Dwarf planet Ceres has plenty of water: NASA

Dwarf planet Ceres has plenty of water: NASA

The dwarf planet Ceres has a plenty of water in the form of ice either on or under its shallow surface, a fresh analysis of data provided by NASA’s Dawn spacecraft has suggested.

Ceres, the largest rock in the asteroid belt between Mars and Jupiter, has long been suspected of possessing large amounts of water (30% of its total mass). Researchers believe that it has water ice mixed with the rock on its surface. It also may have belched up large plumes of water vapor.

The researchers reached the conclusion after making an analysis of Ceres’ global map showing the distribution of hydrogen. The global map was created using data collected by Dawn’s Gamma Ray & Neutron Detector (GRaND).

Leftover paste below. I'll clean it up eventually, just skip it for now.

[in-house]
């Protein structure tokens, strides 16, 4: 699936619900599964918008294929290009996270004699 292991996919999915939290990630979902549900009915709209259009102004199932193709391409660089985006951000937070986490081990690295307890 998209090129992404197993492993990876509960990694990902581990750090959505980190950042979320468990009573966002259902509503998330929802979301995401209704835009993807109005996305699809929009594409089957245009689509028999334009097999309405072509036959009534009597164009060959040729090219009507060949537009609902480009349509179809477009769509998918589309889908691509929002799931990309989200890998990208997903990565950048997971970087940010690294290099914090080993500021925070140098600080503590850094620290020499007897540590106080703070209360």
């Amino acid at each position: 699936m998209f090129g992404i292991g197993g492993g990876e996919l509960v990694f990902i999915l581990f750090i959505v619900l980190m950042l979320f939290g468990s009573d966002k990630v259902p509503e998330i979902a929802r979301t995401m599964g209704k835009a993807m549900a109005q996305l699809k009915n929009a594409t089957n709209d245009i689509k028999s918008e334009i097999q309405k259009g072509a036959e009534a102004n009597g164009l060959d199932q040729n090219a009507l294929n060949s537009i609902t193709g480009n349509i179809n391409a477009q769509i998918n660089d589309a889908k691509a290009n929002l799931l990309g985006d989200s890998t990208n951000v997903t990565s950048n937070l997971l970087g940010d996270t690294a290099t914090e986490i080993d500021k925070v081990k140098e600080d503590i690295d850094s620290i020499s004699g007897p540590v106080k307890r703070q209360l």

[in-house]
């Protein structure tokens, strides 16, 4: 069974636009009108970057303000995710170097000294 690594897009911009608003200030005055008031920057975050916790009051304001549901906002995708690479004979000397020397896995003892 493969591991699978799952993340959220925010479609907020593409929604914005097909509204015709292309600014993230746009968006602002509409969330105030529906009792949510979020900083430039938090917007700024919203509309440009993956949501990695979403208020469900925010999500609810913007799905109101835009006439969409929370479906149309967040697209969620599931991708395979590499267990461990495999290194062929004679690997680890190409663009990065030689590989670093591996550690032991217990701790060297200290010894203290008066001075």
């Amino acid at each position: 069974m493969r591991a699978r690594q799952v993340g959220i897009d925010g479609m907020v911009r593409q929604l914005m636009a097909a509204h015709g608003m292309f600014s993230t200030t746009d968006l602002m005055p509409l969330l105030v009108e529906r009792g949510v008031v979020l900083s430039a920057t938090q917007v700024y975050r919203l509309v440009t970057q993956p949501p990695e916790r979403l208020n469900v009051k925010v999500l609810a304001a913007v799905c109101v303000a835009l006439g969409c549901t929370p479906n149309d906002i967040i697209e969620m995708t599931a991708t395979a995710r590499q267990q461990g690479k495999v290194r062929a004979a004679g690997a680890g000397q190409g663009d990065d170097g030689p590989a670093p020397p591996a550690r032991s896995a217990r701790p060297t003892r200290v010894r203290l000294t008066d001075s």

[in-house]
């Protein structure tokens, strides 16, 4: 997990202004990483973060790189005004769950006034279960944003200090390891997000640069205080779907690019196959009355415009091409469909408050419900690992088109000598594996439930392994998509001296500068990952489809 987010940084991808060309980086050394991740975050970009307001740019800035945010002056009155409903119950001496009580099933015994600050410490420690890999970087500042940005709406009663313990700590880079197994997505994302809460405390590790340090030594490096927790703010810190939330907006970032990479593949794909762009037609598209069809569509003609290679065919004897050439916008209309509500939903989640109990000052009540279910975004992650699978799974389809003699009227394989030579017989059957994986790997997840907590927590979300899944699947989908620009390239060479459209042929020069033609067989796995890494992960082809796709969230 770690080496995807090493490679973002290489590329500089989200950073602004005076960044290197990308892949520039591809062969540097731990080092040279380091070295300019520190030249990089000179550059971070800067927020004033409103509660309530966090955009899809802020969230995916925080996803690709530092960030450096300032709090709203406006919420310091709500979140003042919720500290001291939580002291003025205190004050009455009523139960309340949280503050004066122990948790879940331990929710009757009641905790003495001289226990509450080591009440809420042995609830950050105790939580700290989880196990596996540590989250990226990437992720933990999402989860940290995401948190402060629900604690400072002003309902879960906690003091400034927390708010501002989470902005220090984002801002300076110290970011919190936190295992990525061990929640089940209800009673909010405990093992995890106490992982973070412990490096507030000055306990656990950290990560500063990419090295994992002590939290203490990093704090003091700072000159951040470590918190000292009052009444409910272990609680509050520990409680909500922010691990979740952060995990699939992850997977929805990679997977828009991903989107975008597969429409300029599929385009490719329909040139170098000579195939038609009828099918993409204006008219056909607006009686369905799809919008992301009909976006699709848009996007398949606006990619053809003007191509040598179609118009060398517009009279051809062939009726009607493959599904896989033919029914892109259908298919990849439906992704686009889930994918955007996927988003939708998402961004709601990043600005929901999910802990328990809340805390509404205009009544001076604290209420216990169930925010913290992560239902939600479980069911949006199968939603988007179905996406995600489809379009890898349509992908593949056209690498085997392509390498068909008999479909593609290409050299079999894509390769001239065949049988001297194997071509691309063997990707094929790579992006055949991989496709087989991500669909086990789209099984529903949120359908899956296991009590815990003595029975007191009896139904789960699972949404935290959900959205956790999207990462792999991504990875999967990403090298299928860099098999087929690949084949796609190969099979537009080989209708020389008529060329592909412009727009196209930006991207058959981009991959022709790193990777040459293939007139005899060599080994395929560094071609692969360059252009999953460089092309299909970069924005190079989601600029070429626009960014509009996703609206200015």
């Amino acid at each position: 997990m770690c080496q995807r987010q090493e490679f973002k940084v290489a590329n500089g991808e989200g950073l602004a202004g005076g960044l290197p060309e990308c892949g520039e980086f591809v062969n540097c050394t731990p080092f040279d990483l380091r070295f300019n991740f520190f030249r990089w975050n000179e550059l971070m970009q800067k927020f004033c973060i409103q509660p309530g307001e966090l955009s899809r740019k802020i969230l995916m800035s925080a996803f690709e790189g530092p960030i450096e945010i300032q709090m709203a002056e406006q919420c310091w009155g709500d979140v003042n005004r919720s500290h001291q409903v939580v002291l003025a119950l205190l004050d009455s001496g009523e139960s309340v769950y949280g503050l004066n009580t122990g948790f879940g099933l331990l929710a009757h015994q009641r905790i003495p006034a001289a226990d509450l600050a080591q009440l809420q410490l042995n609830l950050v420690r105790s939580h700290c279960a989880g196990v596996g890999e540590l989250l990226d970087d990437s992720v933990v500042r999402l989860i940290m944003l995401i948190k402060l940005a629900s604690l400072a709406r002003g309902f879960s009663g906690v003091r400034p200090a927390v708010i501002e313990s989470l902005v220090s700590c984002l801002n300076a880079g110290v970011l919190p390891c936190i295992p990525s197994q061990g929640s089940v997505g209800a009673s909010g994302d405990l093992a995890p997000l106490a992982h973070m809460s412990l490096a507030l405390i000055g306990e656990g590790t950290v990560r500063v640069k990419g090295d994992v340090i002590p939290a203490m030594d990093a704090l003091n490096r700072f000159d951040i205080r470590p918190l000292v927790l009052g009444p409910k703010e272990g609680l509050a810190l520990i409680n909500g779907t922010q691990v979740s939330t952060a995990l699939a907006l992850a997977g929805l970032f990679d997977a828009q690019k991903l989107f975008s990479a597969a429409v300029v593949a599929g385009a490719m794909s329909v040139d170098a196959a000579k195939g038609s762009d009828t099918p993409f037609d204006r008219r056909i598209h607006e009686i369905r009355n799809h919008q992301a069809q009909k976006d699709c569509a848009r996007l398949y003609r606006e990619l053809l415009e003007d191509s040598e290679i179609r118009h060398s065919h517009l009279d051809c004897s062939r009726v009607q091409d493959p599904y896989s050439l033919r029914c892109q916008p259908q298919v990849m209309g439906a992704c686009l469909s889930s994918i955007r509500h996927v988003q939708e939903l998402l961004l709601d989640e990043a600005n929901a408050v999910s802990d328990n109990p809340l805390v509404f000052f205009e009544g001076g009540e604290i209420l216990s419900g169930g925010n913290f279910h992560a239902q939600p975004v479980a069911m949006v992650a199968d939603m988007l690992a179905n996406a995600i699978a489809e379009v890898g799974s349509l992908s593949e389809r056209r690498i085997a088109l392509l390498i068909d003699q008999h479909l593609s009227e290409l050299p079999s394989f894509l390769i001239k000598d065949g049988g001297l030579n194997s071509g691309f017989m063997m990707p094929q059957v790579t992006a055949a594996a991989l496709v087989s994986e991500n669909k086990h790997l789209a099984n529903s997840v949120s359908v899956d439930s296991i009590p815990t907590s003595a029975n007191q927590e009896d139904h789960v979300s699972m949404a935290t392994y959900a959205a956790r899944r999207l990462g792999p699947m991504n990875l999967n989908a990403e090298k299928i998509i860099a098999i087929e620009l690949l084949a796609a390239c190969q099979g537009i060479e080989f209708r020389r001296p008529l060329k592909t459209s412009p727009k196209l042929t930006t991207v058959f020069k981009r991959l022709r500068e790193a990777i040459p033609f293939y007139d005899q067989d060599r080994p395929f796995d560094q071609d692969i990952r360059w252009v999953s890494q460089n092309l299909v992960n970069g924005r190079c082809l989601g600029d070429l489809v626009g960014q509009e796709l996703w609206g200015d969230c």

Thomas Prettyman, the principal investigator for GRaND, said, “If you look at the elemental composition of Ceres, it bears some resemblance to the carbonaceous contrite meteorites. But there are differences that support the idea that ice and rock that came together and formed Ceres actually separated in the interior and were redistributed by processes like convection.”

There is also a great possibility that Ceres may be harboring a liquid ocean deep below its surface, but any such ocean would likely be composed of a very salty chemical mixture. New data suggests that water on the dwarf planet is largely stored in ice deposits near its surface.

Prettyman presented the new findings at a news conference at the American Geophysical Union’s annual meeting held on Dec. 15th in San Francisco.


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